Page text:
This award is funded under the American Recovery and Reinvestment Act of 2009 (Public Law 111-5).
The Correlates of War Project's Militarized Dispute Data (MID) set is the most prominent and heavily used collection in the study of international conflict. The most recent version (MID3) was released in 2004 and covered the years 1993-2001. The process of updating that data set -which took almost four years and involved eleven research centers- was extremely labor-intensive and expensive. To update the MID data on a relatively continuing basis requires a smoother, smaller, more efficient, and less expensive project. Therefore, this study will incorporate an iterated process utilizing information drawn from the old MID3 project to develop a computer program that is able to identify news stories about militarized disputes. Using this process, the researchers will gather news reports to update the MID data sets for the period 2002-2010. The procedures established by this project will also allow for virtually continuous updating of the MID data thereafter. Upon completion of the project the MID data will be available for the period 1816-2010.
Because the MID data are so widely used by the scholarly community, this update will benefit researchers who are addressing a wide range of research questions, including but not limited to the democratic peace, power cycles, arms races, alliances, conflict management, diversionary uses of force, political geography and territorial disputes, crisis escalation, regional security, trade and interdependence, international norms, collective security, military strategy, Palestinian attitudes, intervention, and early warning systems. As one specific example of what could be done with the updated data that could not be done with the existing set, many hypotheses derived from Huntington?s 'clash of civilizations' argument focus on the period since 1991; currently we are not able to reach strong conclusions about the empirical validity of those hypotheses.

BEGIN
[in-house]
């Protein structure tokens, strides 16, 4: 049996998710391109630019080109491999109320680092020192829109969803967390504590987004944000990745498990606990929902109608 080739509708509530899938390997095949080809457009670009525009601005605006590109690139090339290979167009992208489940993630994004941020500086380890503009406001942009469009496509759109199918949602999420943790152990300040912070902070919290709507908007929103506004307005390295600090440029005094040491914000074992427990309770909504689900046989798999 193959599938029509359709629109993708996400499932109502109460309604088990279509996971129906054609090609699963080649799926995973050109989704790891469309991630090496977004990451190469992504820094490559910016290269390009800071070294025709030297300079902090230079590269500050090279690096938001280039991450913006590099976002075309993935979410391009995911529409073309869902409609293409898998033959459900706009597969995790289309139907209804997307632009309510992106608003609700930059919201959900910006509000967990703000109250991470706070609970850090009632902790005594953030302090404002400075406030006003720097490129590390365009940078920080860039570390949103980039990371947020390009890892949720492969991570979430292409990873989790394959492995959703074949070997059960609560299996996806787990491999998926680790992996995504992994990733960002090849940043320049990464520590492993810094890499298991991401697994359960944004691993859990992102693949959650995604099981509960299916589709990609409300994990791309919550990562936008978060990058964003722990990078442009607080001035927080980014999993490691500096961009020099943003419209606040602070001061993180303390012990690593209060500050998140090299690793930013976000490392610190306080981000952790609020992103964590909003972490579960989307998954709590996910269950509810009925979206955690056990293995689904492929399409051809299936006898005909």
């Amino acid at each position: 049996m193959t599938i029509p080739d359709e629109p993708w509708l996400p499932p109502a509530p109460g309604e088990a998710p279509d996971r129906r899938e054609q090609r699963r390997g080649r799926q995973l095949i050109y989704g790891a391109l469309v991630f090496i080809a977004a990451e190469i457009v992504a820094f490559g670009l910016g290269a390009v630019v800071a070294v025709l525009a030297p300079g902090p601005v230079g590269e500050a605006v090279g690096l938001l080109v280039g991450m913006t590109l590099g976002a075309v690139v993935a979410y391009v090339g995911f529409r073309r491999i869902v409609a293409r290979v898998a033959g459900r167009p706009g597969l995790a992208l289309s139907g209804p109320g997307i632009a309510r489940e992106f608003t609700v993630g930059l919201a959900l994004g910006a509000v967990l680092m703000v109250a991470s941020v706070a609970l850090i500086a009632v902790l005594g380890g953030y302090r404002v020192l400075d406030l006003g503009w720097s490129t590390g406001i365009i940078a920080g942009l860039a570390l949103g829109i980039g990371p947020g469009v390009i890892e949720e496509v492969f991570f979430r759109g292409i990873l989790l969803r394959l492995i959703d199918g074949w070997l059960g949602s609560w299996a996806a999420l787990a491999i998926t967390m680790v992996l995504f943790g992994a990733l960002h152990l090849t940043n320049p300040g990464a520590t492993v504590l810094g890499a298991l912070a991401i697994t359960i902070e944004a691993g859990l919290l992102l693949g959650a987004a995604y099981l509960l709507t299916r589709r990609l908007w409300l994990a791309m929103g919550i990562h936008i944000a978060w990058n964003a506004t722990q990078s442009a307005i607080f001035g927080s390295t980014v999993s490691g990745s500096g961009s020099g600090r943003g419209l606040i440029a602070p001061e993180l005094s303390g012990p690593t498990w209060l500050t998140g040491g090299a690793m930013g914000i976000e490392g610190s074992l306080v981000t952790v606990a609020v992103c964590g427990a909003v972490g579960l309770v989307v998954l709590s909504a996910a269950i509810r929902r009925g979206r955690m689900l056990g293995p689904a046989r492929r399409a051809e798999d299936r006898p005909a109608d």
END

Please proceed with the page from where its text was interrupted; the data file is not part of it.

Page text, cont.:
Another value of the MID data set pertains to the derivative data sets for which it provides the basis. For example, the dyadic version of the MID set permits researchers to consider the interactions of particular pairs of countries. Other examples include the Behavioral Correlates of War (BCOW) data set and the Issue Correlates of War (ICOW) Project, which is collecting systematic data on contentious issues in world politics. Overall, a wide array of researchers not only depends on the MID data set for direct use in their own research, but scholars also make use of the data to construct other valuable data sets.
|Effective start/end date
|9/1/09 → 8/31/12
- National Science Foundation: $316,140.00